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Faulty Lto-5 Tape, Best Way To Proceed


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Hello,

 

I have a tape that seems to have a problem in which Retrospect spat it out and asked for a new tape. I wonder, is it possible to hop over the bad place on the tape and keep backing up on the media? Is it possible to do a quick repair from the previous tape in the set and then recycle the bad tape?

 

The thing is is that I don't know if the tape is actually bad. But at the moment, Retrospect doesn't want to do anything but have me put in a new tape.

 

Any insight is appreciated.

 

Thanks

 

mike

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I have a tape that seems to have a problem in which Retrospect spat it out and asked for a new tape. I wonder, is it possible to hop over the bad place on the tape and keep backing up on the media?

No. Once there is a problem writing to a tape member, you cannot write past that point.

 

Is it possible to do a quick repair from the previous tape in the set and then recycle the bad tape?

Not exactly. But you can mark the problematic tape member as "lost," manually erase it, and then use it as a future new member. (Assuming, of course, that the tape isn't physically damaged and that the "bad place" is only where there was a write error.)

 

The thing is is that I don't know if the tape is actually bad. But at the moment, Retrospect doesn't want to do anything but have me put in a new tape.

As I noted in my reply to your other post, once Retrospect has detected a problem with a tape member, it will no longer be able to write to that tape and will ask for a new member.

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Twickland!

Thanks for the help! One last question for you when you have a minute....

 

In wanting to do as you say with marking the tape as "lost" and then erasing it. How does one go about that process if it is already asking for the next tape? Which step in the process is where I would mark the tape missing?

 

I have 6 tapes in a media set. Tape six has the problem. Retrospect is currently asking for tape 7. Should I do a quick rebuild from tape 5 and then say that there are no other members? Then continue as if tape six doesn't exist yet?

 

Sorry for the scattered questions, I'm trying to understand.

 

Thanks again.

 

Mike

 

No. Once there is a problem writing to a tape member, you cannot write past that point.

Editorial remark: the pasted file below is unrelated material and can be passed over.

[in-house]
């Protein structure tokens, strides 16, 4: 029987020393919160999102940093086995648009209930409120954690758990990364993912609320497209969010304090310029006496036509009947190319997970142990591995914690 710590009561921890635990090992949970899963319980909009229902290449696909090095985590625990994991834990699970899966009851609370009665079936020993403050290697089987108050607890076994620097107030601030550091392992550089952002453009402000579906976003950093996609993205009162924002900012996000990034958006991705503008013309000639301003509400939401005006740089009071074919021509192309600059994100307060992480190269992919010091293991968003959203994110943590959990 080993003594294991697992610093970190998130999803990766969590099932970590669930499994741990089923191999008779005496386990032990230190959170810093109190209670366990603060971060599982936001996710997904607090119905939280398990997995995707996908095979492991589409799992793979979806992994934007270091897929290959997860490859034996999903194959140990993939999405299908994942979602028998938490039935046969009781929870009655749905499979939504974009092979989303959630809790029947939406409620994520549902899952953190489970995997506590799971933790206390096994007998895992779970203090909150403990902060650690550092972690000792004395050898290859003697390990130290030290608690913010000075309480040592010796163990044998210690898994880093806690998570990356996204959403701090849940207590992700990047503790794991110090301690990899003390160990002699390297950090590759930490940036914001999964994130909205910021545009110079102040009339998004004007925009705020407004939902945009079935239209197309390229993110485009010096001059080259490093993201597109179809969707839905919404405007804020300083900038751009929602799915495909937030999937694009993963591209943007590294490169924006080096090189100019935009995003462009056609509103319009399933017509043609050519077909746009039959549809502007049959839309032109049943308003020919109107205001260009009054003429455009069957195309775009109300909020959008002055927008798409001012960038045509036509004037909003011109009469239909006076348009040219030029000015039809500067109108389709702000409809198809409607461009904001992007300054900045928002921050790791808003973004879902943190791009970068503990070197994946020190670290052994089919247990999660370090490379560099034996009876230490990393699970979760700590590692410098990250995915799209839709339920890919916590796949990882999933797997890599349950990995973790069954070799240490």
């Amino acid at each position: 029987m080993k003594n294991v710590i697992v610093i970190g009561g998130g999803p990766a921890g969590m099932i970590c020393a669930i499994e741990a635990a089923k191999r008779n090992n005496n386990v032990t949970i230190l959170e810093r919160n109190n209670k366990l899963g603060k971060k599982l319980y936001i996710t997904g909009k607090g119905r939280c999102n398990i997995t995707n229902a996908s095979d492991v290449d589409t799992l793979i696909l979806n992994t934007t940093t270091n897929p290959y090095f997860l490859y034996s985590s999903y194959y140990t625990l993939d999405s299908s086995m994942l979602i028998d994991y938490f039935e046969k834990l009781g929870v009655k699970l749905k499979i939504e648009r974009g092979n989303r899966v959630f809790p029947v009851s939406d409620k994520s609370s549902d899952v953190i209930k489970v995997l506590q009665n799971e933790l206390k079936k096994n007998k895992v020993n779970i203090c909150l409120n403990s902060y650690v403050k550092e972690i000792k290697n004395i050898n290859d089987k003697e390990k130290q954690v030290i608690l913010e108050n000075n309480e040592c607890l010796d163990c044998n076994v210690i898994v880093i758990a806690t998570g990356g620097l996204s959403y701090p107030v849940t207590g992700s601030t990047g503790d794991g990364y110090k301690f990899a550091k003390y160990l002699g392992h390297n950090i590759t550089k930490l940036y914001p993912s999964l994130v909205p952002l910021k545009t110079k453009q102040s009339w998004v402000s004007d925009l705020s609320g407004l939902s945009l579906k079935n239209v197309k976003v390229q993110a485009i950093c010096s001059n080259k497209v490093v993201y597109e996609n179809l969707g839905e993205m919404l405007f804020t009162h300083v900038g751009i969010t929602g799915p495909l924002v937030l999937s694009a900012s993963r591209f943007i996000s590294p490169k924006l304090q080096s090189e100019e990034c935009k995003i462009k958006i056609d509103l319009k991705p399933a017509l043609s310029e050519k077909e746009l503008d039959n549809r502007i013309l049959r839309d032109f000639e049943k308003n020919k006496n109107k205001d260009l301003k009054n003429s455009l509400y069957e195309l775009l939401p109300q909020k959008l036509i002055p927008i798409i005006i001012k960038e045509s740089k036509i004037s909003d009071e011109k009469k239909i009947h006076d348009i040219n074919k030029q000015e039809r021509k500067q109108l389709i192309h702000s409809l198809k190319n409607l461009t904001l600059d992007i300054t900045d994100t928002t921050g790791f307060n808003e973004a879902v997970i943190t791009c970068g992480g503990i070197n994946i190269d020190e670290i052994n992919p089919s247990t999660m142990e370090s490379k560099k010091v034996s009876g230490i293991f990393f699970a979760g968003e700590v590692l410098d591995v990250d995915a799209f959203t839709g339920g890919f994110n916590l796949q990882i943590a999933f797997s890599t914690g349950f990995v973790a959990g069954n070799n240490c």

Not exactly. But you can mark the problematic tape member as "lost," manually erase it, and then use it as a future new member. (Assuming, of course, that the tape isn't physically damaged and that the "bad place" is only where there was a write error.)

 

 

As I noted in my reply to your other post, once Retrospect has detected a problem with a tape member, it will no longer be able to write to that tape and will ask for a new member.

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In wanting to do as you say with marking the tape as "lost" and then erasing it. How does one go about that process if it is already asking for the next tape? Which step in the process is where I would mark the tape missing?

 

I have 6 tapes in a media set. Tape six has the problem. Retrospect is currently asking for tape 7. Should I do a quick rebuild from tape 5 and then say that there are no other members? Then continue as if tape six doesn't exist yet?

You have 3 options at this point:

  1. Keep things as they are, retain the partial tape member 6, and begin with new tape member 7. This preserves all your data but as you noted earlier, you "waste" the rest of tape 6.
  2. Go to the Media Sets window, click on the Members tab, and mark member 6 as lost. You would continue to use your existing catalog, writing to new member 7. At the next backup, Retrospect would recognize that the data belonging to member 6 is no longer available, and would back up those files again, assuming they still exist on the source. If you then manually erase the old tape 6, of course, the data written to it is gone forever, but you can use the tape as a new blank member in the future (including, if you wanted, as member 7).
  3. Perform the rebuild as you describe. This has the advantage of preserving the tape member sequence without a break, but requires the hassle of a catalog rebuild.

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Twickland!

Thanks!! I will probably go with option 3 on your list as I have 3rotating media sets and this will keep it a little cleaner. Question though, can I do a quick rebuild from tape number 5 or do I have to rebuild from tape 1?

 

Thanks AGAIN!

 

Mike

 

You have 3 options at this point:

  1. Keep things as they are, retain the partial tape member 6, and begin with new tape member 7. This preserves all your data but as you noted earlier, you "waste" the rest of tape 6.
  2. Go to the Media Sets window, click on the Members tab, and mark member 6 as lost. You would continue to use your existing catalog, writing to new member 7. At the next backup, Retrospect would recognize that the data belonging to member 6 is no longer available, and would back up those files again, assuming they still exist on the source. If you then manually erase the old tape 6, of course, the data written to it is gone forever, but you can use the tape as a new blank member in the future (including, if you wanted, as member 7).
  3. Perform the rebuild as you describe. This has the advantage of preserving the tape member sequence without a break, but requires the hassle of a catalog rebuild.

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